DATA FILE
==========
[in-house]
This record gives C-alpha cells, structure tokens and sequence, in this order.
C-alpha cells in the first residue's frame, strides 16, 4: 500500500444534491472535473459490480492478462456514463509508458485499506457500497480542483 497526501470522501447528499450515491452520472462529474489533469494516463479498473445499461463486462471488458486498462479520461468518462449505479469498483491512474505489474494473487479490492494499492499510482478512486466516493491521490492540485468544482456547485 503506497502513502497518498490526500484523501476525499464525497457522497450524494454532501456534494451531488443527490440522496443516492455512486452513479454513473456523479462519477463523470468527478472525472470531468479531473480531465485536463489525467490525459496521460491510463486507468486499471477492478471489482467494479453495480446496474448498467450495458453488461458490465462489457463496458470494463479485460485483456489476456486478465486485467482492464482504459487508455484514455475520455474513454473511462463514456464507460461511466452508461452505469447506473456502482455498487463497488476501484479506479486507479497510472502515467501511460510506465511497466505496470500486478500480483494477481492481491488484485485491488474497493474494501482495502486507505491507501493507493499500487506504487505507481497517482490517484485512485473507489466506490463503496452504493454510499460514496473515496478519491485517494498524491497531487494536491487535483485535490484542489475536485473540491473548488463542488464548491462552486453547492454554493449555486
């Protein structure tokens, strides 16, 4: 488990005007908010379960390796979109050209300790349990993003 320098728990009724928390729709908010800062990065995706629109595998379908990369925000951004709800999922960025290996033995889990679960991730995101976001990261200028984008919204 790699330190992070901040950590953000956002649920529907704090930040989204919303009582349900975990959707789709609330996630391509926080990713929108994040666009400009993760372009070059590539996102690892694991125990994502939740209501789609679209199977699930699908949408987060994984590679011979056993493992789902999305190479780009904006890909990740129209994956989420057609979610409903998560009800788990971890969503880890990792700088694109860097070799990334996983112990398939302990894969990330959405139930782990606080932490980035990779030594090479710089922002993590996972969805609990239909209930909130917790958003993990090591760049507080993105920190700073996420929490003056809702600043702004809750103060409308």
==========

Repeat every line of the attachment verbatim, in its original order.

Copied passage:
[in-house]
This record gives C-alpha cells, structure tokens and sequence, in this order.
C-alpha cells in the first residue's frame, strides 16, 4: 500500500444534491472535473459490480492478462456514463509508458485499506457500497480542483 497526501470522501447528499450515491452520472462529474489533469494516463479498473445499461463486462471488458486498462479520461468518462449505479469498483491512474505489474494473487479490492494499492499510482478512486466516493491521490492540485468544482456547485 503506497502513502497518498490526500484523501476525499464525497457522497450524494454532501456534494451531488443527490440522496443516492455512486452513479454513473456523479462519477463523470468527478472525472470531468479531473480531465485536463489525467490525459496521460491510463486507468486499471477492478471489482467494479453495480446496474448498467450495458453488461458490465462489457463496458470494463479485460485483456489476456486478465486485467482492464482504459487508455484514455475520455474513454473511462463514456464507460461511466452508461452505469447506473456502482455498487463497488476501484479506479486507479497510472502515467501511460510506465511497466505496470500486478500480483494477481492481491488484485485491488474497493474494501482495502486507505491507501493507493499500487506504487505507481497517482490517484485512485473507489466506490463503496452504493454510499460514496473515496478519491485517494498524491497531487494536491487535483485535490484542489475536485473540491473548488463542488464548491462552486453547492454554493449555486
């Protein structure tokens, strides 16, 4: 488990005007908010379960390796979109050209300790349990993003 320098728990009724928390729709908010800062990065995706629109595998379908990369925000951004709800999922960025290996033995889990679960991730995101976001990261200028984008919204 790699330190992070901040950590953000956002649920529907704090930040989204919303009582349900975990959707789709609330996630391509926080990713929108994040666009400009993760372009070059590539996102690892694991125990994502939740209501789609679209199977699930699908949408987060994984590679011979056993493992789902999305190479780009904006890909990740129209994956989420057609979610409903998560009800788990971890969503880890990792700088694109860097070799990334996983112990398939302990894969990330959405139930782990606080932490980035990779030594090479710089922002993590996972969805609990239909209930909130917790958003993990090591760049507080993105920190700073996420929490003056809702600043702004809750103060409308």